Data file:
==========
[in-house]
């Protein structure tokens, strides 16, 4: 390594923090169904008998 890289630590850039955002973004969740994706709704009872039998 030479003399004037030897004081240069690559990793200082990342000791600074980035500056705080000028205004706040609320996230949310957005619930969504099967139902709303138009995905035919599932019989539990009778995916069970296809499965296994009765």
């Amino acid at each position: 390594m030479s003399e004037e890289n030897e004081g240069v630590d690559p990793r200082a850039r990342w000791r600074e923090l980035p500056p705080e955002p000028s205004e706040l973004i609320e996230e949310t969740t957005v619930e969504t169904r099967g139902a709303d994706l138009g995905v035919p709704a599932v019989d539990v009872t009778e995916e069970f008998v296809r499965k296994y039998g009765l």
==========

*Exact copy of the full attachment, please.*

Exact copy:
[in-house]
């Protein structure tokens, strides 16, 4: 390594923090169904008998 890289630590850039955002973004969740994706709704009872039998 030479003399004037030897004081240069690559990793200082990342000791600074980035500056705080000028205004706040609320996230949310957005619930969504099967139902709303138009995905035919599932019989539990009778995916069970296809499965296994009765």
């Amino acid at each position: 390594m030479s003399e004037e890289n030897e004081g240069v630590d690559p990793r200082a850039r990342w000791r600074e923090l980035p500056p705080e955002p000028s205004e706040l973004i609320e996230e949310t969740t957005v619930e969504t169904r099967g139902a709303d994706l138009g995905v035919p709704a599932v019989d539990v009872t009778e995916e069970f008998v296809r499965k296994y039998g009765l």